A reporter once asked former UCLA Bruins and Indiana Pacers shooting guard Reggie Miller how he broke out of shooting slumps. The premier marksman responded, “Shoot like there is no slump.”
Wednesday night, it might have been beneficial for Boston College men’s basketball if Eli Carter didn’t abide by that advice. Mired in a four-game rut, in which he shot 26.5 percent from the floor and made more than two shots just once, the graduate transfer danced his way across the floor, following one step-back jumper with another. And one after the other, the shots clanged away, including one particularly excruciating miss that twice rolled around the rim before falling out.
Bogged down by Carter’s woeful 1-for-17 shooting, the Eagles (7-19, 0-13 Atlantic Coast) fell 65-54 to Clemson (16-10, 9-5), thwarted in their quest to finally win a game in 2016.
Buried beneath Carter’s struggles was one of the most complete efforts BC has put together in conference play, with all other players combining to shoot 54.1 percent. Dennis Clifford was particularly impressive for the third straight game, finishing with 17 points and eight rebounds. He even swished his first 3-pointer of the season.
Despite falling behind 14-5 early in the first half, the Eagles roared back with an 8-0 run in which they exploited Clemson’s pick and roll defense, which suffered lapses all night.
BC really excelled at quickly moving the ball when two defenders went to harass the ball handler, leading to easy layups and dunks for their big men. Clifford benefitted from this movement all night, with three dunks coming on nearly identical sequences.
Garland Owens joined in on the dunking, with his nightly highlight, corralling a slightly errant pass from Ervins Meznieks for an alley-oop after a nice back cut.
Defensively, BC opened up with a 2-3 zone, which it used quite frequently all night with the goal of keeping Clemson’s athletic wings out of the paint. The zone worked better than it had all season in the first half, keeping Clemson from driving into the paint and forcing the Tigers to keep the ball on the perimeter. Clemson took 14 three-point shots in the half and shot just 33 percent from the field.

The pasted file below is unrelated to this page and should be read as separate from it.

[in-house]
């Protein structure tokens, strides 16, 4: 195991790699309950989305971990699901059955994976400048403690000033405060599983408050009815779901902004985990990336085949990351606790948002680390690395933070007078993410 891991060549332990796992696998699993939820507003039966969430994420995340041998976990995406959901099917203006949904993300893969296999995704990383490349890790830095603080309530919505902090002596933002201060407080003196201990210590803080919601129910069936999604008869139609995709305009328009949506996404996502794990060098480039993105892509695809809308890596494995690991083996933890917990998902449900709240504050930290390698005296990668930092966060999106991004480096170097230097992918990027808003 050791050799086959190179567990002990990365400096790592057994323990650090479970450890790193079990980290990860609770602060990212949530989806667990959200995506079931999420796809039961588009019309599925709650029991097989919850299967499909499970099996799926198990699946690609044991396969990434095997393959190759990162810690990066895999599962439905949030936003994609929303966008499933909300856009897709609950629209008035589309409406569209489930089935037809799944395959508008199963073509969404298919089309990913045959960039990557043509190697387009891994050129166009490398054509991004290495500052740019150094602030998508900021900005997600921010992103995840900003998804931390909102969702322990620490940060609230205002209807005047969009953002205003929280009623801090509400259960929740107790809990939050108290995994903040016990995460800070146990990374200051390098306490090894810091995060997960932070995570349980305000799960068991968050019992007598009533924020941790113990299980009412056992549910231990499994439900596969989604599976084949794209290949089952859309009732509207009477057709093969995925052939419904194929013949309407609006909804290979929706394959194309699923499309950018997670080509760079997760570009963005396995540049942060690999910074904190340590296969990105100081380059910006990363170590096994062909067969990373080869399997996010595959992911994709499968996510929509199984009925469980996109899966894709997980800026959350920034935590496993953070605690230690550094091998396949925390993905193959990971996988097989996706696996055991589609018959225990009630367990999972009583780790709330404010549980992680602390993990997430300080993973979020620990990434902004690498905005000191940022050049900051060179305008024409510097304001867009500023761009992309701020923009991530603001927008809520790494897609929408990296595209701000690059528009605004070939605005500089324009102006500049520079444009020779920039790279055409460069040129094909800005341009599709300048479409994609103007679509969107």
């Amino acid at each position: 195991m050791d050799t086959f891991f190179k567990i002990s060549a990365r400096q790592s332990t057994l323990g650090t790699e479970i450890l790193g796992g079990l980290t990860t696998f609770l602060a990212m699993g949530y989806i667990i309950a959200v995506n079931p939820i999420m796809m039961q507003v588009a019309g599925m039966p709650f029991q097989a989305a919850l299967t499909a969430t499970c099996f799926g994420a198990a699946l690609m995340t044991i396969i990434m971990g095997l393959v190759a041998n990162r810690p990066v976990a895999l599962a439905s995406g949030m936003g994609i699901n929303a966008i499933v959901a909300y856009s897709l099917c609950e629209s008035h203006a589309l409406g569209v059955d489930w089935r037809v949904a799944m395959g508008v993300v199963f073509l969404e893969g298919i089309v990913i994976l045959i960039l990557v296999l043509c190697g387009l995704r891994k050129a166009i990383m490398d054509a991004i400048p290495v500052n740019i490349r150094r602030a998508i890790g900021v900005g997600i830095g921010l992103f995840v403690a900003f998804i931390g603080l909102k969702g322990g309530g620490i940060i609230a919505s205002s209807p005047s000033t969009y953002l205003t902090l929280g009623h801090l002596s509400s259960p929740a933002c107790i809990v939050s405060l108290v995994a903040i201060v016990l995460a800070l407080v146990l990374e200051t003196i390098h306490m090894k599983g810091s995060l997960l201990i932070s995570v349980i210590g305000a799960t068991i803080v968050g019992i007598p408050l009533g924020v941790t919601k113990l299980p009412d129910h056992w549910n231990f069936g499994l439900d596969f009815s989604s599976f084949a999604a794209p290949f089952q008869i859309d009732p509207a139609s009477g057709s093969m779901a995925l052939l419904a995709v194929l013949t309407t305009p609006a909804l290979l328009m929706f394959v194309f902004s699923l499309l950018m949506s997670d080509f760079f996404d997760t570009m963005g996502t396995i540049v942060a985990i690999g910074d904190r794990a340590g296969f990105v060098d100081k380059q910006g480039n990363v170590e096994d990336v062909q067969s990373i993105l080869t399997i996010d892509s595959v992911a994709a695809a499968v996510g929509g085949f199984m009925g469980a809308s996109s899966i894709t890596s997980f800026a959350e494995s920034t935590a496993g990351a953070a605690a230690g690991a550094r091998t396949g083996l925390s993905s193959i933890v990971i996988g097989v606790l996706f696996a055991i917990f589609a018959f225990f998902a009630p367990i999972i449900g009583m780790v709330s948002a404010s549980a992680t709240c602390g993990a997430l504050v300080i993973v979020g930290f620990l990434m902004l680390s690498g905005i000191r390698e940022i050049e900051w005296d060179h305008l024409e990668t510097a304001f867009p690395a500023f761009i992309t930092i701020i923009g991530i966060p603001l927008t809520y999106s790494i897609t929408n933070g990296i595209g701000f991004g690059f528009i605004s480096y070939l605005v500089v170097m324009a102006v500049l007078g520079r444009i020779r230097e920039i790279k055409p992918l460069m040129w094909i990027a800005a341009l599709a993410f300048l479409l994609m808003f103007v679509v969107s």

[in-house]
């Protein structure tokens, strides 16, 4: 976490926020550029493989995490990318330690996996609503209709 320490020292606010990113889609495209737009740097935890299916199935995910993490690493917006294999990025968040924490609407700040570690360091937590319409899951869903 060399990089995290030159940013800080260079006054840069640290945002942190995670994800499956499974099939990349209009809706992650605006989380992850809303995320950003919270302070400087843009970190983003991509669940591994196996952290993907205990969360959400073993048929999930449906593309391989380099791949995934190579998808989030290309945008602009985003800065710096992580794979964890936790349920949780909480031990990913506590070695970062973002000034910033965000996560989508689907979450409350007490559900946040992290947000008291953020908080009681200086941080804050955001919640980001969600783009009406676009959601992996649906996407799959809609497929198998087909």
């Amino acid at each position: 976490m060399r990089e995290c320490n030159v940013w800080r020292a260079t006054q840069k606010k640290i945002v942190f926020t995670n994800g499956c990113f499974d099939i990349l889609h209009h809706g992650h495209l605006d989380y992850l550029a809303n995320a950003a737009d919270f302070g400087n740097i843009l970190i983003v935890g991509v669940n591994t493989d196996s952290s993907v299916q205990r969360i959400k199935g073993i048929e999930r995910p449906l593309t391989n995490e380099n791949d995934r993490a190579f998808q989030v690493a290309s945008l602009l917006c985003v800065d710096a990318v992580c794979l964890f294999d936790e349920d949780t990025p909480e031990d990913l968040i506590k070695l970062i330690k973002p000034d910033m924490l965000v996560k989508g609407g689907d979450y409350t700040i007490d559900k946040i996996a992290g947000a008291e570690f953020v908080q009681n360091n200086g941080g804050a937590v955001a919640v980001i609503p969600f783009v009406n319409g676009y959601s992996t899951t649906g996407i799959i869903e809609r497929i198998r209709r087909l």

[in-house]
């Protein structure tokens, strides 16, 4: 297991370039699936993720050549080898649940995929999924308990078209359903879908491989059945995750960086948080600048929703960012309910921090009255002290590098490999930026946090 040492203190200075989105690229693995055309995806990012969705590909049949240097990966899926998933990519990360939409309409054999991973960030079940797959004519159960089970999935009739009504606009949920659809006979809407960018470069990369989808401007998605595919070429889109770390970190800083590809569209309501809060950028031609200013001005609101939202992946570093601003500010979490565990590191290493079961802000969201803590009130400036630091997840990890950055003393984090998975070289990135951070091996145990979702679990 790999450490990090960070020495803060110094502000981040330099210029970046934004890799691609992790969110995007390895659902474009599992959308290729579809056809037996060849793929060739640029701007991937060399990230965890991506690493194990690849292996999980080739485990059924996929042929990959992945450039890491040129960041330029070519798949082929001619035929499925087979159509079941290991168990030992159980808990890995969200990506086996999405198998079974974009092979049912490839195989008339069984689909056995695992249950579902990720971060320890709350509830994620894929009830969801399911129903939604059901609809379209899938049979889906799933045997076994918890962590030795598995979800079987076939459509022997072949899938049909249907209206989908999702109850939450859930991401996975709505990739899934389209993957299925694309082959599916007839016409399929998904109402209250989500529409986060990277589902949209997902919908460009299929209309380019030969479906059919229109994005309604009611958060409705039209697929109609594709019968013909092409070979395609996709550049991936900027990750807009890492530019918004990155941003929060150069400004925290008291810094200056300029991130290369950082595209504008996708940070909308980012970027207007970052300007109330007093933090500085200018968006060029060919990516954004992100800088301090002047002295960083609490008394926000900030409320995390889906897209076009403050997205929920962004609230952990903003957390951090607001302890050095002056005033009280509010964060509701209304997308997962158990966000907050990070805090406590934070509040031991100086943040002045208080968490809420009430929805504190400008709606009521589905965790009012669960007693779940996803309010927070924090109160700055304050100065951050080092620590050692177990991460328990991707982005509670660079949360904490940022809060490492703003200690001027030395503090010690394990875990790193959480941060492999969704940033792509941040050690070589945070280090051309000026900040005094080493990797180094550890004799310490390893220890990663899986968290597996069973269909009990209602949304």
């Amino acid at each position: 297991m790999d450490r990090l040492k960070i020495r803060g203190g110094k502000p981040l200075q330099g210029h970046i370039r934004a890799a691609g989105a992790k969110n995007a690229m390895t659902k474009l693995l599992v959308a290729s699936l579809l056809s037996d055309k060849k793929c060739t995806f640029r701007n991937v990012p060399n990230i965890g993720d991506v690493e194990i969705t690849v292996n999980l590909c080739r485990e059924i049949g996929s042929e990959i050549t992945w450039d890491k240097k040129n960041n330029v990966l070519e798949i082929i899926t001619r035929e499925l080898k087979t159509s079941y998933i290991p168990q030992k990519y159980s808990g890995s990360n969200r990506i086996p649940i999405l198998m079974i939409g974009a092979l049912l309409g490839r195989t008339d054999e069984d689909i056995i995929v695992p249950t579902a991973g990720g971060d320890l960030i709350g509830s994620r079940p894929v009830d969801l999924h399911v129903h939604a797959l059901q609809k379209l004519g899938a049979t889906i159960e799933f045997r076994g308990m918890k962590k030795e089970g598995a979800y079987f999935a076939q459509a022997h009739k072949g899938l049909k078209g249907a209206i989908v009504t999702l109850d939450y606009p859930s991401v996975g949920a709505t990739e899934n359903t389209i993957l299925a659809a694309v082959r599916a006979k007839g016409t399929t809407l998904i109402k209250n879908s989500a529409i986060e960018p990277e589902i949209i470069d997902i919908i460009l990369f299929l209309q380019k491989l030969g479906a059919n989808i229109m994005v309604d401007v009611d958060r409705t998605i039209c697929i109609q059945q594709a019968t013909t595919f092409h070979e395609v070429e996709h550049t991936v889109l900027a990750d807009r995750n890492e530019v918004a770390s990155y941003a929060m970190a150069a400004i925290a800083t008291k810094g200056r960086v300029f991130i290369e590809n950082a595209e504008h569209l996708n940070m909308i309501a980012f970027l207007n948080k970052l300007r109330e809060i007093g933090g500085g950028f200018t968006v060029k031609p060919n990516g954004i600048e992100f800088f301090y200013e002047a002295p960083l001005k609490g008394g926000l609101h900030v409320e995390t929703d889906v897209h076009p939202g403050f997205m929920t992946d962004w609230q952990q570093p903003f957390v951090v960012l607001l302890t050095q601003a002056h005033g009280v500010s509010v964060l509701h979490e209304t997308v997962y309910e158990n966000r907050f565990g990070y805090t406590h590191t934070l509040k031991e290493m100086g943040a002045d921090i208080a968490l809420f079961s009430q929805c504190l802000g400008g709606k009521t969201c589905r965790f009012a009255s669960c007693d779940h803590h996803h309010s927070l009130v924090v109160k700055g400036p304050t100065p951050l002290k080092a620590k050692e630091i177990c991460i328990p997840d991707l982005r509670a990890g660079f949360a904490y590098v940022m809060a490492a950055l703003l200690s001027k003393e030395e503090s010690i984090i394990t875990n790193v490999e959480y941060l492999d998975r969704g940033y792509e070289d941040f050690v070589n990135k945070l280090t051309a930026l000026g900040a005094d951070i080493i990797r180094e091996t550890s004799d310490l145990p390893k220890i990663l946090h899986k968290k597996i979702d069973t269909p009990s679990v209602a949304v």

Despite this, the Eagles led just 34-31 going into the locker room at the half. Much of that had to do with Clemson’s prowess on the offensive glass, where it battered an undersized BC team to the tune of nine offensive rebounds and seven second chance points.
Additionally, Clemson picked up easy points in transition, where the Tigers could attack the Eagles before the zone was fully set. The tempo led to some easy post-ups for junior forward Jaron Blossomgame, who played all 40 minutes and scored a game-high 23 points. Blossomgame also dropped the hammer on Clifford with a fastbreak dunk late in the first half.
The first half saw a concerted effort among BC players to pass the ball quickly and decisively, as well as move off the ball. This helped to offset Carter’s 0-for-7 shooting.
In the second half, Clemson’s defense really clamped down. After a Clifford dunk with about 15 minutes remaining put BC up 41-37, the Eagles went ice-cold from the field and scored just 13 points over the remainder of the contest.
A lot of the credit should go to Avry Holmes, who played tremendous defense on Carter and also scored 12 of his 17 points in the second half. Holmes played Carter physically, getting into his body and disrupting the timing and movement of the BC offense.
Then, with the shot clock winding down, he forced Carter into tough isolation shots. While Carter often voluntarily takes such low-percentage shots, Holmes did an excellent job of walling off his driving lanes.
While the offense stalled out, Clemson finally began to solve the zone. The key proved to enter the ball to Blossomgame near the middle of the zone, where he could either drive to the basket or post up his man. His strength and array of floaters was too much to handle for the Eagles’ interior players.
A Donte Grantham 3-pointer with 12 minutes left that gave Clemson a 45-43 lead put them in front for good.
The Eagles’ disjointed offense took care of the rest, committing eight of its 11 turnovers in the half, with Clifford’s four giveaways blemishing an otherwise outstanding night. These gave Clemson easy transition opportunities, which helped them to put the game out of reach, especially on a night when the Tigers were struggling to make any jump shots.
A night like this one highlights how much the Eagles miss Jerome Robinson and his ability to create his own looks. With Carter in a horrible slump, another player who could take the ball and make plays for others would have been highly useful. As it stands, Carter is the only active player capable of doing so. While his shot selection in the game was fairly indefensible, it’s still important to note that likely no one else on the roster would’ve created better looks in those late-clock isolation situations.
And so the hunt for a conference win continues. The hope of a victory should only increase after this game, due to both the Eagles’ weaker remaining competition and the consistent effort and intensity the team showed. While it was lacking in some of the early conference games, this marked the third straight game that BC held a second-half lead. Additionally, if Carter had shot anywhere near his average—37.8 percent—this game would have been significantly closer.
All streaks must come to an end. Unfortunately for the Eagles, they’ll have to wait at least another game to snap theirs. If they can adopt Carter’s mantra, playing like they’re not in a slump, that first victory may not be that far off.
Featured Image by Alec Greaney / Heights Editor